The idea that comic books might provide more useful information than
religion for navigating the modern world is a promising one. After all,
during the Bush administration we were fighting the “axis of evil” and
attempting to rid the world of “bad guys” like Saddam Hussein and Osama
bin Laden. And adapting comic-book stories for other mediums has worked
well in movies (Batman/Spiderman/Superman franchises, Sin City, X-Men, Watchmen, et cetera) and on television (Smallville, Heroes).
In the Workhaus Collective’s The Sense of What Should Be at the Playwrights’ Center, playwright/director Dominic Orlando is attempting to do something similar on the theatrical stage—by creating a play based loosely on a comic-book plot. Unfortunately, it’s a bit more difficult to achieve a comic-style suspension of disbelief in a live setting, and the play itself feels trapped somewhere between a teen revenge fantasy and a parable about the evils of young people with just enough information to be dangerous.
Dylan Frederick plays Adam, a 16-year-old super-nerd who is frustrated by his lack of power in the conventional world and turns to comic books for inspiration (since all the great superheroes are nerds at heart). “Knowledge is power” is Adam’s mantra, so he spends his free time gathering as much knowledge as he can. Adam isn’t after book knowledge, though. He’s interested in the sort of information he can use to blackmail the prettiest girl in school into dating him and do battle with the evil forces of suburban conformity. To accomplish this, he convinces a disgraced minister (John Middleton) to share some of the secrets he has heard in confession—information Adam swiftly employs as his secret weapon.
All of which is great, as far as it goes—but this is one of those plays that doesn’t go far enough in some directions, and goes way too far down too many other, less desirable roads. In fact, the first act of The Sense of What Should Be contains an intriguing set-up and introduces the provocative possibility that comic-book justice may be more satisfying and effective than real-world justice. It doesn’t happen, though. There’s also quite a bit of banter about religion’s relevance or lack thereof in the contemporary world, leading one to believe that the play is going to explore the potential usefulness of comics as a guide for understanding a world that has essentially devolved into a struggle between the powerful and the powerless. But no, that doesn’t happen either.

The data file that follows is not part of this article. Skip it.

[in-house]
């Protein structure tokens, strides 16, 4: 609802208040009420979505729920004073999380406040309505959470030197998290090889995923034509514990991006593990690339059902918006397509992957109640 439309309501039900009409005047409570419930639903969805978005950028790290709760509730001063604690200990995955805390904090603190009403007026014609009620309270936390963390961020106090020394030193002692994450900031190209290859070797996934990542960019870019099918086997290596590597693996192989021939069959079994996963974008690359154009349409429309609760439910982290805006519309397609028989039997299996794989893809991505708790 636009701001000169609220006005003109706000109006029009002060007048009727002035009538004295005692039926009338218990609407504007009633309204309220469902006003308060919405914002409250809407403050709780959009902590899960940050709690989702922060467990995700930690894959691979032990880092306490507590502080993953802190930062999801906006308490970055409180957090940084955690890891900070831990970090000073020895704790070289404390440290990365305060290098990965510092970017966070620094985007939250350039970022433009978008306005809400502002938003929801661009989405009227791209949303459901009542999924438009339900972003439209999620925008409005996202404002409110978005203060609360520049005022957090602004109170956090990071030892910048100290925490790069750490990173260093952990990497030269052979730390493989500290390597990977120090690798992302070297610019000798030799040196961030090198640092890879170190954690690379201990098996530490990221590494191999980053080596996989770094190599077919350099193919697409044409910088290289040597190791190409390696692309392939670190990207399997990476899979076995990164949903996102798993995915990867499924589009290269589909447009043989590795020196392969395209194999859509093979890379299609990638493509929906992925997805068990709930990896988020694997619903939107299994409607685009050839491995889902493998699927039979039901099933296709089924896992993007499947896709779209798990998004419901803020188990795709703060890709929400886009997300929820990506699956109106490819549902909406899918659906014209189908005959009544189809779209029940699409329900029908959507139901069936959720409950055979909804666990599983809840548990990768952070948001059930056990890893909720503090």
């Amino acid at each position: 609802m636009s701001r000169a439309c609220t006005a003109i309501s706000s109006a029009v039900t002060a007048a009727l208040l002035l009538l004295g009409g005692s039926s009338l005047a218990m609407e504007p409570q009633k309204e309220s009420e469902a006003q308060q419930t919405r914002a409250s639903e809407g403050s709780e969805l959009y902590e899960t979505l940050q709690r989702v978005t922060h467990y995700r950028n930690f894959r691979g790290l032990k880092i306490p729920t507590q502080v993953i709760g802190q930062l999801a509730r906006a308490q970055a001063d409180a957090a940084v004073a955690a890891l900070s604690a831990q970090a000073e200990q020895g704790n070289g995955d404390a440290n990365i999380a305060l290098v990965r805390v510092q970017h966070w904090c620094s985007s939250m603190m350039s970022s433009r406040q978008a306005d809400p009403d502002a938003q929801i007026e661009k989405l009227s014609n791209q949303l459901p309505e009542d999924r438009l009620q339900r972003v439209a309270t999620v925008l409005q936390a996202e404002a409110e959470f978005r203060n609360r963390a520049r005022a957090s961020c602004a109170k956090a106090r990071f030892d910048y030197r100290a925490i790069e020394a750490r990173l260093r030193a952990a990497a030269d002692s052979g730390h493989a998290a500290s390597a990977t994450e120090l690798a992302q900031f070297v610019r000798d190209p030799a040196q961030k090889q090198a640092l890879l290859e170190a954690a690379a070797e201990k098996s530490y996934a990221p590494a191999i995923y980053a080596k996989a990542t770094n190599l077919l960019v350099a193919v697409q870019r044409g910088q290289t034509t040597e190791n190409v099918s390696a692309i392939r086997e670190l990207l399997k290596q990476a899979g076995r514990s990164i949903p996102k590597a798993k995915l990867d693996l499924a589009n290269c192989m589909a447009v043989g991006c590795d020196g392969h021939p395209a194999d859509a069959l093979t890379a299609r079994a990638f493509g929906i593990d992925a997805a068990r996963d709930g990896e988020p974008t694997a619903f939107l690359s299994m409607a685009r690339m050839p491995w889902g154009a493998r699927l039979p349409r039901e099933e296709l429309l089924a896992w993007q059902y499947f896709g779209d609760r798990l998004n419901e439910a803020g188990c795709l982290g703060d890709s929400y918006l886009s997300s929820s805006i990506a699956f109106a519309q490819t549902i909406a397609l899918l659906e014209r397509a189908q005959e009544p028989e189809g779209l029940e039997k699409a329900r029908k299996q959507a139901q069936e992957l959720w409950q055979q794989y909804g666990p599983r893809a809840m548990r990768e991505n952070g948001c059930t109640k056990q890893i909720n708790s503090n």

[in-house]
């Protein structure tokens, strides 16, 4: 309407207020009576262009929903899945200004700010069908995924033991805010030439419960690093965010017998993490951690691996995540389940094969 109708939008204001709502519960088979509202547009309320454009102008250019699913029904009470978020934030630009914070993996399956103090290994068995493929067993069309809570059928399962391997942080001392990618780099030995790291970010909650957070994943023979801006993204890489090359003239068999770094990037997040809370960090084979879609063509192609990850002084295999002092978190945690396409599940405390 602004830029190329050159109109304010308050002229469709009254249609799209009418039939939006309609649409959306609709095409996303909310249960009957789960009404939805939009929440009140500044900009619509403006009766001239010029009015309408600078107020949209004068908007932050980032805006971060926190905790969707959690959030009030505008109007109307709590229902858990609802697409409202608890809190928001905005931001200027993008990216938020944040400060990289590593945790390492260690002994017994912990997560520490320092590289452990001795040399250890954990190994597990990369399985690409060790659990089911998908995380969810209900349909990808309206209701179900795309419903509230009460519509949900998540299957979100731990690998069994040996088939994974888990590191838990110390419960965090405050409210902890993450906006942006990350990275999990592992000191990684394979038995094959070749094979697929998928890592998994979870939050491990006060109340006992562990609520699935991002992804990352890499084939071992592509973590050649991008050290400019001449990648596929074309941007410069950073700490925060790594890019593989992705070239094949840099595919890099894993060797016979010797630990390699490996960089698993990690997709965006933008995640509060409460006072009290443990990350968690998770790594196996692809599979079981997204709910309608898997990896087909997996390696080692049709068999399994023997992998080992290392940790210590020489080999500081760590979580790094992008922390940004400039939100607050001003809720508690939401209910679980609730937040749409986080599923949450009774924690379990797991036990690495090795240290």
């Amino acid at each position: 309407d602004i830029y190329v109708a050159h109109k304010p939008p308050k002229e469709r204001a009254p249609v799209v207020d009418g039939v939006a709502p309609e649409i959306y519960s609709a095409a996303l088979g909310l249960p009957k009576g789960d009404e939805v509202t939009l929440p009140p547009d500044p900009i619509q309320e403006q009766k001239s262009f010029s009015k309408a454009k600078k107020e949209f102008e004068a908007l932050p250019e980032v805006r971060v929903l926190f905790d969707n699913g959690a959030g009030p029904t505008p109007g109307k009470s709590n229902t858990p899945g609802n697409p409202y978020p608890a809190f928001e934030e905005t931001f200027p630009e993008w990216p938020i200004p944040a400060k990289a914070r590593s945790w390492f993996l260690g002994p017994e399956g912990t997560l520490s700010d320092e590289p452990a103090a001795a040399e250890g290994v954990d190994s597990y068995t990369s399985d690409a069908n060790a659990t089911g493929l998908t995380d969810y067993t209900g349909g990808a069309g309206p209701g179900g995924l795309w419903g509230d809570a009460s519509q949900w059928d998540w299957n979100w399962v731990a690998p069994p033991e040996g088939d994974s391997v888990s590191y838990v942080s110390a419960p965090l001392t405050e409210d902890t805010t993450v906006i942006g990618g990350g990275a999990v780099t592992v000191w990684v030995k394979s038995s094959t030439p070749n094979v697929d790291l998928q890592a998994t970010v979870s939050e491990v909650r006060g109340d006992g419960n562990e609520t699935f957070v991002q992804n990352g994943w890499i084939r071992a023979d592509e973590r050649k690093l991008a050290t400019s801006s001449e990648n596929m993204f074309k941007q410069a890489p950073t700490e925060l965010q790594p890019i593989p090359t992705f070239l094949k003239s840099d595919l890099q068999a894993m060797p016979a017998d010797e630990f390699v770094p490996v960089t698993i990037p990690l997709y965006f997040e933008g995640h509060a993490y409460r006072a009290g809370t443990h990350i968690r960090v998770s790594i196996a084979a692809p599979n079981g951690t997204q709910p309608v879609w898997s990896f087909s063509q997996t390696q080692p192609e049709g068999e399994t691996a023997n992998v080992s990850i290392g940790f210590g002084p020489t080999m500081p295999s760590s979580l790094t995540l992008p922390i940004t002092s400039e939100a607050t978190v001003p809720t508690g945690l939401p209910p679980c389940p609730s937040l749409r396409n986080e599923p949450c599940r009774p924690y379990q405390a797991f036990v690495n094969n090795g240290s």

What does happen is a thinly motivated scheme to take over the local hydro-electric dam and hold the city ransom for $10 million in diamonds as “revenge” against the mayor and his stupid-jock son, who dates Marie, the girl Adam fancies. It’s straight comic-book fare, and is supposed to be funny, but when the protagonists don superhero costumes at the dam, things begin to fall apart both literally and figuratively. Which is a shame, because somewhere in this boy-genius-meets-minister-with-an-axe-to-grind tale is an interesting, entertaining play about, well . . . something.
Dylan Frederick plays a great nerd throughout, and he gets some fine support from Joanna Harmon as Marie, the high-school girl he pines for, and Daniel Jimenez as Derek, her boyfriend. But it’s not enough to save the play from itself. In the program notes, writer/director Dominic Orlando writes, “The Sense of What Should Be is about what happens when comic books and pop culture are valued as much as—maybe more than—the Bhagavad Gita and The Bible, for example.” And maybe it is, but it’s not much fun to watch Goliath beat up on David, which essentially what happens when the dominant socio-cultural paradigm comes out on top against a kid with a dream. It’s not like Andy wants to fly; he just wants the pretty girl to notice him.
The Sense of What Should Be continues at the Playwrights’ Center through Nov. 21.